Yahweh and the Gods and Goddesses of Canaan

Written by John Day Reviewed By Mark J. Boda

John Day’s recent study is a helpful guide to the religious milieu lying behind the texts of the OT, and offers balanced conclusions to controversial issues. It is the fruit of a long-standing ‘ambition of completing a more thoroughgoing and comprehensive investigation of the relationship between Yahweh and the gods and goddesses of Canaan’. Day makes this topic accessible while retaining scholarly integrity through extensive reference to both ancient text and recent scholarship.

The book is structured according to the major deities worshipped in Canaan, relating them in turn to Yahweh: El, Asherah, Baal, Astarte and Anat, Astral Deities (Sun, Moon, Lucifer), and Underworld Deities (Mot, Resheph, Molech, the Rephaim). While each chapter is interesting and useful, the two on Baal are particularly fascinating. In the first, Day highlights contexts in which Yahweh is in conflict with Baal. He argues that Jezebel’s Baal was Baal-Shamem (Lord of Heaven), illuminating Elijah’s conflict on Mt Carmel; that Baal-zebub is a corruption of Baal-zebul (Baal the prince); and that the famous ‘abomination of desolation’ (Dan. 9–12) is a word play on Baal-Shamem (equivalent to Zeus Olympios). This last reveals the enduring legacy of Canaanite descriptions of deity into the Greek and Roman periods. In the second, he focuses on Yahwistic appropriation of Baal imagery, e.g. the storm theophany with chariot-clouds (Ps. 68:4; 104:3) and thunder (Ps. 29), the conflict with chaos monsters and the sea (Ps. 74:12–17; 89:9–14; Is. 27:1; Job 3:8; 7:12 etc.), and the divine dwelling place at Zaphon (Ps. 48:2; Is 14:12–15; 37:24).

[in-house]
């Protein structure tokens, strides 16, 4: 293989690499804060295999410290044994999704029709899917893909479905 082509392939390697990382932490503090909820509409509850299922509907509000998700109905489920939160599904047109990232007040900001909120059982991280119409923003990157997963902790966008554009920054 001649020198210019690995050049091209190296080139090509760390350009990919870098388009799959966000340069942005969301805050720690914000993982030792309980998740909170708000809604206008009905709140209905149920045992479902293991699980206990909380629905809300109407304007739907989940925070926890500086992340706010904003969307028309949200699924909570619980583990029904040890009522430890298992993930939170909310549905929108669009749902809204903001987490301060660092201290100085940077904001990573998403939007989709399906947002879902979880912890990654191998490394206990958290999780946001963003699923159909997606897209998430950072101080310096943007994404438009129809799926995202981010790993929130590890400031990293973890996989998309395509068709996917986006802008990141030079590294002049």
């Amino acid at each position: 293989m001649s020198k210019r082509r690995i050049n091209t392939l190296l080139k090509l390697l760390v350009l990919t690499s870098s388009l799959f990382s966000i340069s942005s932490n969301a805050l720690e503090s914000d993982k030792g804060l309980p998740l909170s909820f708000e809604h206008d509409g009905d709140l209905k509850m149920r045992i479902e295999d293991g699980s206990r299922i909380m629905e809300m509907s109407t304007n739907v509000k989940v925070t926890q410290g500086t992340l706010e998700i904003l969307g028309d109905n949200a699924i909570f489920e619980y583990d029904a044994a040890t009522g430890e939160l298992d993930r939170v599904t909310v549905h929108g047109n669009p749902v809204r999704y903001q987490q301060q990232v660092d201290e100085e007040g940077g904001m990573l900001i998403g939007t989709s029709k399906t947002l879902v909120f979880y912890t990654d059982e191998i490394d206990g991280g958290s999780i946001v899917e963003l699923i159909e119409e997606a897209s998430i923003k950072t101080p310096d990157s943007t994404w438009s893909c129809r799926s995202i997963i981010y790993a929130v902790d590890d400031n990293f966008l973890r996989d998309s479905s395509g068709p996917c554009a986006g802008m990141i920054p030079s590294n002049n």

In conclusion, Day discusses the rise of monotheism in Israel. Here he places himself between the two extremes of Tigay (worship of other gods was rare in ancient Israel) and Hayman (absolute monotheism was only achieved in the Middle Ages), arguing instead that there was a monolatrous party already in the pre-exilic period and that absolute monotheism was first expressed by Deutero-Isaiah in the exile and became ‘fully operative’ in the post-exilic period. This does not mean, however, that the influence of Canaanite deities was extinguished, since it continued through an effect which he calls ‘afterglow’, discernible especially in the imagery of apocalyptic material.

Day’s adoption of a ‘History of Religion’ approach will be a difficulty for some interpreters of the Old Testament. He gives the impression that Yahweh and monotheism are merely the result of an evolution of religious thought within the culture of Israel. It is unquestionable that the worship of other gods endured alongside Yahwistic religion, attaining dominance in many eras. However, the denial of an ancient monotheistic stream does not do justice to the early traditions of Israel.

Day’s assertion of an ‘afterglow’ in post-exilic contexts where absolute monotheism is clearly dominant provides one way to understand the appropriation of Canaanite religious elements into Yahwistic expressions. In earlier passages this appropriation may be seen as particularistic apologetic rhetoric (Yahweh is greater than that god) or general religious imagery (Yahweh is deity), rather than as appropriation of Canaanite religion into Yahwism.

Any points of contention, however, should not detract from the value of this book as an extensive and accessible review of primary and secondary sources related to religion in ancient Canaan. It is a helpful guide to understanding the religious context of many theological statements in the OT and for grasping the dynamics of idolatry which plagued Israel throughout its history.

Mark J. Boda

McMaster Divinity College, McMaster University